_{2g} orbitals. Thus all metals orbitals except for the t

_{2g} set combine with the ligand orbitals (NOTE: I'm respecting your assumption that the CO ligands can't back bond--which means that we just are looking at the sigma-donating ligands only, of course there would be more to say if we include the back-bonding). Okay--so now look at the MO diagram again in the link--we have six orbitals much lower in energy, the 5 from the d-set and 4 more antibonding orbitals above that. Note that the number of orbitals hasn't changed--a good sign. The t

_{2g} set is nonbonding since it had no interaction with anything. All above is antibonding and all below is bonding. Let's fill in electrons. From the ligands, we have 12 electrons. They already fill all the bonding orbitals. What's left--the d electrons from the metal. This is why we only care about the (mostly antibonding) d-set. Because this is the area where electrons are limited and show us the frontier orbitals. Then fill accordingly like any other MO diagram. For our d

_{6} Cr

^{0}, and assuming a large splitting energy because CO ligands are strong field ligands, all 6 electrons fill the t

_{2g} set. With that, we described the MO diagram for a sigma-donating only version of CrCO

_{6}.

I hope that explanation clears things up for you. MO theory is pretty abstract and challenging to understand. I'd be happy to continue the discussion, to explain the parts you are confused about or to continue in other directions. I don't want you walking away without understanding the theory!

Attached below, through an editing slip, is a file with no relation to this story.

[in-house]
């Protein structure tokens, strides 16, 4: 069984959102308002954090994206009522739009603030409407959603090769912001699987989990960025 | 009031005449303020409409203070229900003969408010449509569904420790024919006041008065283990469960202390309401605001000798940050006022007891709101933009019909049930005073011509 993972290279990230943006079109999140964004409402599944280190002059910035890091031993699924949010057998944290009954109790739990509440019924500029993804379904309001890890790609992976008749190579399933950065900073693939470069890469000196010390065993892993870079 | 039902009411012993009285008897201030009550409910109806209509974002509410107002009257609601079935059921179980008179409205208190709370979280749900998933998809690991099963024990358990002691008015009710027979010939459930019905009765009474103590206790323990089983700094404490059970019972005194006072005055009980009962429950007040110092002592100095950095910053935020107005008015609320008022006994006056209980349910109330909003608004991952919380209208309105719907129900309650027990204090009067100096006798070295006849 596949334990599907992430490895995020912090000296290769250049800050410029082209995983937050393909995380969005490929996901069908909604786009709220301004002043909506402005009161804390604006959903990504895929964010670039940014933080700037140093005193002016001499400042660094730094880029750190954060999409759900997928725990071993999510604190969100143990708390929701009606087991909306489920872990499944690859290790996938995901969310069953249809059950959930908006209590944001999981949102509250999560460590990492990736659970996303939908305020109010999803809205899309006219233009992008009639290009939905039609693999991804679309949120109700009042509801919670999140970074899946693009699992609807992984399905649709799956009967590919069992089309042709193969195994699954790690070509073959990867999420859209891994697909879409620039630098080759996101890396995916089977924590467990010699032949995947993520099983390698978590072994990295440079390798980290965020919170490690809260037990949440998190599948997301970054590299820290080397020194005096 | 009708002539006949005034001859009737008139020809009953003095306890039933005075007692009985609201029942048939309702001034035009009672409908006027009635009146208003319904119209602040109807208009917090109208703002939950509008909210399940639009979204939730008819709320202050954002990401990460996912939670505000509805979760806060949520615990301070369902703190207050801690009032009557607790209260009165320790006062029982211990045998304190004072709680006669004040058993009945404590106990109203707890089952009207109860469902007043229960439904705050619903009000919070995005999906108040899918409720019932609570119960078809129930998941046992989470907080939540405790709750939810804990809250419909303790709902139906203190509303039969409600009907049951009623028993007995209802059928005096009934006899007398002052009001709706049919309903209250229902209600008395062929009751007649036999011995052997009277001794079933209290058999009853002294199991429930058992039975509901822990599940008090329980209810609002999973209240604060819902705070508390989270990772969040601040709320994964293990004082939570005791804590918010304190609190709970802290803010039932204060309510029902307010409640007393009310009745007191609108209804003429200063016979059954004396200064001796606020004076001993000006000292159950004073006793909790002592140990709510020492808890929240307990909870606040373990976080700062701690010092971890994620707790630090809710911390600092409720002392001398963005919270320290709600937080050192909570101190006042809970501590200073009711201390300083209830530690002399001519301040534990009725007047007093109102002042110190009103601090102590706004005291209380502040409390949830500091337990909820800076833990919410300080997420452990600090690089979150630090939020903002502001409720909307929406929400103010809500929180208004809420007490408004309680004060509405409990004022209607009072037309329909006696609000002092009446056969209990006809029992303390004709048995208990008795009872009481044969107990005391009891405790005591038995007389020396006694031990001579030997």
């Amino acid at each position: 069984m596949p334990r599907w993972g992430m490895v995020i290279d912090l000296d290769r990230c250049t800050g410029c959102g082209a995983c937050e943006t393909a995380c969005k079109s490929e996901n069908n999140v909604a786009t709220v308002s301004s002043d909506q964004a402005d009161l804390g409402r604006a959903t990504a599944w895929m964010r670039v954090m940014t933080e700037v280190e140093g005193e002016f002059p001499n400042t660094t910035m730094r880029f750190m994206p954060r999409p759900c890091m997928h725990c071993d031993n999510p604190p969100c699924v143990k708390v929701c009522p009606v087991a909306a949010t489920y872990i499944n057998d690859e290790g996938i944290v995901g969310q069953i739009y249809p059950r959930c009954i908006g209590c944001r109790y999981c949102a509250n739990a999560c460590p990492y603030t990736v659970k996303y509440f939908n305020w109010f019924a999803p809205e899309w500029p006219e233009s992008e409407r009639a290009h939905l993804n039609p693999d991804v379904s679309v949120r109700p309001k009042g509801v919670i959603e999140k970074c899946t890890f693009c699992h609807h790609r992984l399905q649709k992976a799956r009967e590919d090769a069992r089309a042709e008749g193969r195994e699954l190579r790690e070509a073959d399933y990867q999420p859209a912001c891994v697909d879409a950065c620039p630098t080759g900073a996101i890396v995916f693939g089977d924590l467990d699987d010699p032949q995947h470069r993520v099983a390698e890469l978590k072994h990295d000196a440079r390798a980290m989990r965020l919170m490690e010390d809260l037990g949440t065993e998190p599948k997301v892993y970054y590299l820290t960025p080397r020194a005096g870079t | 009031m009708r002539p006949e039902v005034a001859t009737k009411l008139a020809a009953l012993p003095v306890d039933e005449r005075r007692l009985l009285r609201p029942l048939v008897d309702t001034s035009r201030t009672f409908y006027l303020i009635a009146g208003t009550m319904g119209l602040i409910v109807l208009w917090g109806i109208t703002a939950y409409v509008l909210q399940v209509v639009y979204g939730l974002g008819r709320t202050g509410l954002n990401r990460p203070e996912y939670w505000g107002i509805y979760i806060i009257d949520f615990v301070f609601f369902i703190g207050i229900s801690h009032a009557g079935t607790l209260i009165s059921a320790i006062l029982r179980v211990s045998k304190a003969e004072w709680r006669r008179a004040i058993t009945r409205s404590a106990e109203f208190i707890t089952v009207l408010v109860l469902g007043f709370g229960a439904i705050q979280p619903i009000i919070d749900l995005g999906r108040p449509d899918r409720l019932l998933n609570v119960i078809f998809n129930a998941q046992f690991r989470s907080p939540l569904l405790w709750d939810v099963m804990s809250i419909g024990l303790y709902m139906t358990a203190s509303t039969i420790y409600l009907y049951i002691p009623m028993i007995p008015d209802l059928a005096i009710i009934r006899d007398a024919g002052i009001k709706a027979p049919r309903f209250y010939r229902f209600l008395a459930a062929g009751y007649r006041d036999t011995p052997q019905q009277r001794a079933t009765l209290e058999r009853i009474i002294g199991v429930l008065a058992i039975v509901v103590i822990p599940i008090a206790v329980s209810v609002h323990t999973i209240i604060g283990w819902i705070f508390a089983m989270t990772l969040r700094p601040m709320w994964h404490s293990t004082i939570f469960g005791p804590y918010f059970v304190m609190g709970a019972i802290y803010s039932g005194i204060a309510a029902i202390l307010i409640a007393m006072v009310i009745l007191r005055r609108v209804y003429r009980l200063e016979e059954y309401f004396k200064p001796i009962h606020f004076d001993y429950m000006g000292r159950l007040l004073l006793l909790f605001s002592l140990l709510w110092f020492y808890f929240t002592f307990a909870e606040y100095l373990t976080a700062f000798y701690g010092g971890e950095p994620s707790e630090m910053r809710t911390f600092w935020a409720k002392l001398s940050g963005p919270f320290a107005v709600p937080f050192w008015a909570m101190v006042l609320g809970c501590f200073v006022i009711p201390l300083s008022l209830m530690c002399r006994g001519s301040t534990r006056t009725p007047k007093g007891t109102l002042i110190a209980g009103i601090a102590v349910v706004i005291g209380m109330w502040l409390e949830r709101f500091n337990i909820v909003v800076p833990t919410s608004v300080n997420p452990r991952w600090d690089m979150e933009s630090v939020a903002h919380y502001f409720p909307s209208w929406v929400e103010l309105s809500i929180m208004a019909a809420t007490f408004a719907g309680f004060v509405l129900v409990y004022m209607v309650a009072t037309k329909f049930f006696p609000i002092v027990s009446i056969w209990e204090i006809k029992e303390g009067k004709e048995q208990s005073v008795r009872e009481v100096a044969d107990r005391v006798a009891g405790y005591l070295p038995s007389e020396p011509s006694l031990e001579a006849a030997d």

I have a question regarding the CFSE too. I have a UV-Vis absorption spectrum of a nickel (II) octahedral complex and I was asked to calculate the CFSE.

Is this the right method to calculate the CFSE?

E = (h)*(c/wavelength) = E in J

convert J to kJ/mol

E(kJ/mol) = [E(J) * 6.02*10^23] / 1000

is that correct?

However, there are two obvious peaks in my absorption spectrum, does that mean there were two electronic transition and they each have different CFSE?

What about the Racah parameter? I was asked to calculate the Racah parameter too.

Thanks!

zs3889, I haven't ignored your question. I haven't done such calculations in a long time so I'm hesitant to answer. I'm not sure what level of theory you have had. In general chemistry, professors tend to teach that the CFSE is the energy of the peak you see in a spectrum, assuming that it is a d-d transition from t

_{2g} to e

_{g}. This is a huge oversimplification and in more advanced inorganic courses you learn more details. In your spectrum, the two peaks could arise from different d-d transitions that are both allowed, there could be Jahn-Teller distortion effects potentially, and also, depending on your ligands, there could be ligand to metal charge transfer or other absorption bands from the ligands themselves if they are colorful stand alone. I'm foggy on my notion of the Racah parameter, but I believe you use Tanabe-Sugano diagrams for that more advanced analysis of electronic transitions.

In the future, it'd be best to start a new thread I believe since I think your questions are different in nature and it would be confusing to have two conversations in one thread.